Sunday , April 21 2024
Bones has grown into a very comfortable, fun place. Memo to the people involved: thanks, but please Adon't be complacent.

TV Review: Bones Enjoying Stride

FOX’s Bones, now in it’s sixth season, has solidified its formula and now is luxuriating in its success. Is that a good thing? Bones has always been one of the best case-of-the-week crime shows, owing to an amazing cast of characters. Lately, owing to a long-growing formation of tight social bonds and relationship developments, the show is able to spend just as much time on the personal stories as the case, which I view as a boon. Yet, the cases stay interesting and fun, and actually add to the personal drama, rather than detract from it.

For example, this week David Alan Grier guest starred as Bunson Jude the Science Dude, and his assistance to Dr. Brennan (Emily Deschanel) was as comical as it was helpful. Last week, Brennan and Booth (David Boreanaz) investigated a murder at the Jersey Shore. Brennan was fascinated by the culture, which she had been studying in the “documentary series” Jersey Shore. She got to explain creeping and GTL to Booth. Great plots, very entertaining, and showcasing the main characters as well as the murder.

But why wasn’t Bones able to score any big casting gets? An attempt to get some of the Jersey Shore cast members to appear in the episode fell through, and did they even approach Bill Nye the Science Guy about guesting this week? Those types of things are, indeed, stunt casting. But for a long running, semi-popular, well-made show such as Bones, shouldn’t they have been achievable gets? Maybe the people behind the show didn’t want that, thinking it veered too much into cheese. Yet, they did the plots anyway, with imitations of the real thing, so why not go all out?

That aside, the series has never been better. Temperance Brennan has lightened up so much that she’s almost a normal person. This is due to not only her growing feelings for her partner, but also the real friendships she has forged in the workplace. Hodgins (T.J. Thyne) has gotten markedly happier since he found love, even when he wasn’t with her. Angela (Michaela Conlin) has allowed herself to be tied down and start a family. And Sweets (John Francis Daley) and Cam (Tamara Taylor) have been fully accepted into the group that was already established before the arrived.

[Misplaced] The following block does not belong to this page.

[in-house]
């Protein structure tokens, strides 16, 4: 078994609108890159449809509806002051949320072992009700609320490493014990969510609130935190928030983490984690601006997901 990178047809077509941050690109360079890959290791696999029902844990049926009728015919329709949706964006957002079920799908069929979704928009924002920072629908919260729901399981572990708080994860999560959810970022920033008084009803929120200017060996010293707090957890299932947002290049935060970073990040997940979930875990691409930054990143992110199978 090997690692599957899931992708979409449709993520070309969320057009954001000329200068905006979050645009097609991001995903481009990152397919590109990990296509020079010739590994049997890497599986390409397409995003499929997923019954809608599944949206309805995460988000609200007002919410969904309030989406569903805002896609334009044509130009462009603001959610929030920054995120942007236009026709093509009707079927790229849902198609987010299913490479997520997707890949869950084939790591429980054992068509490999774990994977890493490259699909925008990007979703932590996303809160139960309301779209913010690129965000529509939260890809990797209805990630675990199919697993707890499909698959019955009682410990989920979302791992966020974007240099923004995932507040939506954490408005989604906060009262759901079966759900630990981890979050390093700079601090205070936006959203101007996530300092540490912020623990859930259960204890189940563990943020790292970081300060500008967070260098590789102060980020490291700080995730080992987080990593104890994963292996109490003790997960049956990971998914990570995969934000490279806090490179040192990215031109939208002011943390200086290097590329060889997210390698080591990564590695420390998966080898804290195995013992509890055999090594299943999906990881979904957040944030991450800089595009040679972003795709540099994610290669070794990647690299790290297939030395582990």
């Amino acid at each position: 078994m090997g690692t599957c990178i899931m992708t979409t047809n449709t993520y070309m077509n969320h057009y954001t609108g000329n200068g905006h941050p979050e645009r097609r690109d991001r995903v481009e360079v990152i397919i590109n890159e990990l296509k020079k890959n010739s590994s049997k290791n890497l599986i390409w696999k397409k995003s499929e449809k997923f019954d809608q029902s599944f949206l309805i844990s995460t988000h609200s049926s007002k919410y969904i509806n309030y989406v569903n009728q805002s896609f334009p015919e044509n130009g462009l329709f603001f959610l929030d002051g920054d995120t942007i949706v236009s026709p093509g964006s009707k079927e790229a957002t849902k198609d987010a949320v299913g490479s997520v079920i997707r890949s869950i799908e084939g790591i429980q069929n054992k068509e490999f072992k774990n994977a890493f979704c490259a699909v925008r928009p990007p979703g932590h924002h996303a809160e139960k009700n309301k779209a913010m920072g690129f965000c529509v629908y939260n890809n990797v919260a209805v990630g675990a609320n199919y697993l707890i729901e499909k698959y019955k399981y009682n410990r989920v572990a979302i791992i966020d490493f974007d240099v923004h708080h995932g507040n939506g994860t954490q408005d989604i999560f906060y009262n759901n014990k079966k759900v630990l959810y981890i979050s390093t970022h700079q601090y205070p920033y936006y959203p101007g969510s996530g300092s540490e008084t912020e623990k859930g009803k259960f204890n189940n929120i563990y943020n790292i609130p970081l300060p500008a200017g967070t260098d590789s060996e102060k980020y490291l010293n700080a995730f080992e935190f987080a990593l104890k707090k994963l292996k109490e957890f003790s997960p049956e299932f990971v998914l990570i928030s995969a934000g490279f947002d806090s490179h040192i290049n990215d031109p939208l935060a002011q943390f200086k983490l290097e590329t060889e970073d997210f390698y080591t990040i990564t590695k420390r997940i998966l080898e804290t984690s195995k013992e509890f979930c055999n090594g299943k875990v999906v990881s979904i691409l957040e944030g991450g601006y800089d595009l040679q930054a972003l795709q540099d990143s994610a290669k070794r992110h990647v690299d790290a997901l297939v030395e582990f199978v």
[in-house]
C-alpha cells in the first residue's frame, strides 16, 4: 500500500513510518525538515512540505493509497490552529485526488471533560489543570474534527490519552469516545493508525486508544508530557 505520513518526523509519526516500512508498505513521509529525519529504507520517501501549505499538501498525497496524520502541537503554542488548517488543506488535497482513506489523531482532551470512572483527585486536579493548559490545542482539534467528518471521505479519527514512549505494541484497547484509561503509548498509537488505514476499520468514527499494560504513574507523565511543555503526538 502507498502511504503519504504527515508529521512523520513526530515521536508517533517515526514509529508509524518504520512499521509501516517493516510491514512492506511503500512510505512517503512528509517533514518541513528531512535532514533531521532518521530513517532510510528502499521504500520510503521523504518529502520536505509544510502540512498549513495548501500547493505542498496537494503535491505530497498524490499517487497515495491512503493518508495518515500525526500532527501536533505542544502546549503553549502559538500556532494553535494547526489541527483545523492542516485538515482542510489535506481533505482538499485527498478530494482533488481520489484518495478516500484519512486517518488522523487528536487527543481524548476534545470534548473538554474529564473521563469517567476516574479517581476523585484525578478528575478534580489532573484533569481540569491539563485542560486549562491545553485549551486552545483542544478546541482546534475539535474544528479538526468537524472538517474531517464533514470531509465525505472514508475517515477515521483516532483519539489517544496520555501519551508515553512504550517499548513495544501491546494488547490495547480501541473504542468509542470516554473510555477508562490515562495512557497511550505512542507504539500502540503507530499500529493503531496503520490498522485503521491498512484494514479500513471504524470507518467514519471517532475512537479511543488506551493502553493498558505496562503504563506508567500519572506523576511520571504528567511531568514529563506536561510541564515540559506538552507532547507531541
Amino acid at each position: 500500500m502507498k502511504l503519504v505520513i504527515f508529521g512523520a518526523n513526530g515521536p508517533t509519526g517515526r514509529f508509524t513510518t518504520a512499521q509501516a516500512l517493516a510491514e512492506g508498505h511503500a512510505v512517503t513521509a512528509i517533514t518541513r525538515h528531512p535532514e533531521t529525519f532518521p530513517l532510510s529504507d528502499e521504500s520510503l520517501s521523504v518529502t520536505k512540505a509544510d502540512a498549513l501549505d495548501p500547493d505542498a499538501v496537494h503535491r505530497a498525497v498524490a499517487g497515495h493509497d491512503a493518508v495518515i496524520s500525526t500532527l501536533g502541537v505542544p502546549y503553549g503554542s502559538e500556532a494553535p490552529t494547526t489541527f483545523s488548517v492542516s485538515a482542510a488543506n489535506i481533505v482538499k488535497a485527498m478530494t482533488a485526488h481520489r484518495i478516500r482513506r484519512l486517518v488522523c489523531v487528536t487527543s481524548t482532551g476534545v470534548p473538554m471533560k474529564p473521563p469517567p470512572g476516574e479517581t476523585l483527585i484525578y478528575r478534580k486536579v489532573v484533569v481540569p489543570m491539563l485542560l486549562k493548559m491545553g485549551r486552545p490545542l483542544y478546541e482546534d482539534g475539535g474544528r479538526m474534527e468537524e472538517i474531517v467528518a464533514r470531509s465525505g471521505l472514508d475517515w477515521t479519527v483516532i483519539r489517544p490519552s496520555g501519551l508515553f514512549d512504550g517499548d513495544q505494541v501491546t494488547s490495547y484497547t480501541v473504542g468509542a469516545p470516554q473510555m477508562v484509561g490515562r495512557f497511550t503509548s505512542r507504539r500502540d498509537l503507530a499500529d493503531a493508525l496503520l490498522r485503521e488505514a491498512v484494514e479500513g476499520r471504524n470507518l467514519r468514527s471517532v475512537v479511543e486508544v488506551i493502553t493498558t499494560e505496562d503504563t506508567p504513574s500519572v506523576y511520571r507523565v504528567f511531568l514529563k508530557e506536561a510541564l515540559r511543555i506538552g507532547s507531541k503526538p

And that’s not all. Somewhere along the way, the Bones cast has expanded greatly, with a whole host of new characters considered part of the little Jeffersonian family. The rotating cast of interns has been an absolute joy. I miss those that are gone each week, and get excited to see who will come back next. Ms. Julian (Patricia Belcher) has been an important presence in half the season so far. Booth’s new love interest, Hannah (Katheryn Winnick), is already making friends with and inviting Cam, Brennan, and Angela over to hang out. One big, happy group.

That is what worries me; everyone is so happy, gets along so well. Don’t get me wrong. Despite the love I had for the clashing between the characters early on, I am pleased to see the maturation. Now, though, the series gets to the point where it may be in danger of floundering. I have no complaints about the plot of sending everyone away at the end of last year, nor the solid premiere that brought them all back together. It punted the point of needing another shakeup down the field a bit. But only a bit. I predict that the next major twist will be when Brennan makes a play for Booth, and the inevitable breakup of Booth and Hannah. I’m not sure that’s enough to fill a whole season, though.

Don’t get me wrong. I’m not pessimistic. I love Bones. I’m curious to see where the show will go from here. Just a word of caution to the people that make it: even though the current comfort is a delight, don’t get too comfortable.

Bones airs Thursday nights at 8pm on FOX.

About JeromeWetzelTV

Jerome is the creator and writer of It's All Been Done Radio Hour, a modern scripted live comedy show and podcast in the style of old-timey radio serials, and the founder of the Columbus-based entertainment network, IABDPresents. He is also the Chief Television Critic for and a long-time contributor for Blogcritics. Plus, he works fiction into his space time. Visit for more of his work.

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